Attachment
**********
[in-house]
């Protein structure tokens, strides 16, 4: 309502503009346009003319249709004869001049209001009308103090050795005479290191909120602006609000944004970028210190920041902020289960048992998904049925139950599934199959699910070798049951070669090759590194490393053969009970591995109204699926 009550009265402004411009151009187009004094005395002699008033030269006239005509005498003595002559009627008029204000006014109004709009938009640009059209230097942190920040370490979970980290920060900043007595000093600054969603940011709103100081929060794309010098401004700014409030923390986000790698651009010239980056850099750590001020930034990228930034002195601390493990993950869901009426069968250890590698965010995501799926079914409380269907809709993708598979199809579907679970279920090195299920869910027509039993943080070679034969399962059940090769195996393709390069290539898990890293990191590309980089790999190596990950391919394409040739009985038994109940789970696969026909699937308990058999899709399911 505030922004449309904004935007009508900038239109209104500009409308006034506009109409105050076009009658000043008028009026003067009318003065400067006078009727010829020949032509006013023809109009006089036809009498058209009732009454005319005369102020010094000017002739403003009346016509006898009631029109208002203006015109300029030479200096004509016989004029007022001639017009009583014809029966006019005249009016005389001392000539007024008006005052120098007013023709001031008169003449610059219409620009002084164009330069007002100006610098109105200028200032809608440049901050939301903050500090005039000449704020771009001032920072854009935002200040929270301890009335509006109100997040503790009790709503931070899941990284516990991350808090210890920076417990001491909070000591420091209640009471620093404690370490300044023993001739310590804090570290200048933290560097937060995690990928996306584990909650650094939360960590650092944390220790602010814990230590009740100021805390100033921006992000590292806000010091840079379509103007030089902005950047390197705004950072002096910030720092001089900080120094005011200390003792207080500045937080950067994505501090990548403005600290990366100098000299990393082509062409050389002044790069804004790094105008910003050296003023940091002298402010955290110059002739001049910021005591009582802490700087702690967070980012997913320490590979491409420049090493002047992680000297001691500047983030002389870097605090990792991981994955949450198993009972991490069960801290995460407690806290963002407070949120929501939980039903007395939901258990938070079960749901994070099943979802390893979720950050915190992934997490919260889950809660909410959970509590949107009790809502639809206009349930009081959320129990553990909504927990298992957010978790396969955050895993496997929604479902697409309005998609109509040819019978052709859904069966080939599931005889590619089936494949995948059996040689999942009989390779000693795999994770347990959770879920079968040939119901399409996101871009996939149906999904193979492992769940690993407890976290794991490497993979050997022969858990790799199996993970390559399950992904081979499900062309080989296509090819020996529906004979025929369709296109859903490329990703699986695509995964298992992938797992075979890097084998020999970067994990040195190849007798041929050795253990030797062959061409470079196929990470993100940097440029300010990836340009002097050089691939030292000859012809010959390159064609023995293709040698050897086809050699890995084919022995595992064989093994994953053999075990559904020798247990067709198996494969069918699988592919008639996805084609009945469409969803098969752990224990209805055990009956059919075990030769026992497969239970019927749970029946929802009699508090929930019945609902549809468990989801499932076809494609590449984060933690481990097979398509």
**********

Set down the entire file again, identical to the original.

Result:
[in-house]
């Protein structure tokens, strides 16, 4: 309502503009346009003319249709004869001049209001009308103090050795005479290191909120602006609000944004970028210190920041902020289960048992998904049925139950599934199959699910070798049951070669090759590194490393053969009970591995109204699926 009550009265402004411009151009187009004094005395002699008033030269006239005509005498003595002559009627008029204000006014109004709009938009640009059209230097942190920040370490979970980290920060900043007595000093600054969603940011709103100081929060794309010098401004700014409030923390986000790698651009010239980056850099750590001020930034990228930034002195601390493990993950869901009426069968250890590698965010995501799926079914409380269907809709993708598979199809579907679970279920090195299920869910027509039993943080070679034969399962059940090769195996393709390069290539898990890293990191590309980089790999190596990950391919394409040739009985038994109940789970696969026909699937308990058999899709399911 505030922004449309904004935007009508900038239109209104500009409308006034506009109409105050076009009658000043008028009026003067009318003065400067006078009727010829020949032509006013023809109009006089036809009498058209009732009454005319005369102020010094000017002739403003009346016509006898009631029109208002203006015109300029030479200096004509016989004029007022001639017009009583014809029966006019005249009016005389001392000539007024008006005052120098007013023709001031008169003449610059219409620009002084164009330069007002100006610098109105200028200032809608440049901050939301903050500090005039000449704020771009001032920072854009935002200040929270301890009335509006109100997040503790009790709503931070899941990284516990991350808090210890920076417990001491909070000591420091209640009471620093404690370490300044023993001739310590804090570290200048933290560097937060995690990928996306584990909650650094939360960590650092944390220790602010814990230590009740100021805390100033921006992000590292806000010091840079379509103007030089902005950047390197705004950072002096910030720092001089900080120094005011200390003792207080500045937080950067994505501090990548403005600290990366100098000299990393082509062409050389002044790069804004790094105008910003050296003023940091002298402010955290110059002739001049910021005591009582802490700087702690967070980012997913320490590979491409420049090493002047992680000297001691500047983030002389870097605090990792991981994955949450198993009972991490069960801290995460407690806290963002407070949120929501939980039903007395939901258990938070079960749901994070099943979802390893979720950050915190992934997490919260889950809660909410959970509590949107009790809502639809206009349930009081959320129990553990909504927990298992957010978790396969955050895993496997929604479902697409309005998609109509040819019978052709859904069966080939599931005889590619089936494949995948059996040689999942009989390779000693795999994770347990959770879920079968040939119901399409996101871009996939149906999904193979492992769940690993407890976290794991490497993979050997022969858990790799199996993970390559399950992904081979499900062309080989296509090819020996529906004979025929369709296109859903490329990703699986695509995964298992992938797992075979890097084998020999970067994990040195190849007798041929050795253990030797062959061409470079196929990470993100940097440029300010990836340009002097050089691939030292000859012809010959390159064609023995293709040698050897086809050699890995084919022995595992064989093994994953053999075990559904020798247990067709198996494969069918699988592919008639996805084609009945469409969803098969752990224990209805055990009956059919075990030769026992497969239970019927749970029946929802009699508090929930019945609902549809468990989801499932076809494609590449984060933690481990097979398509």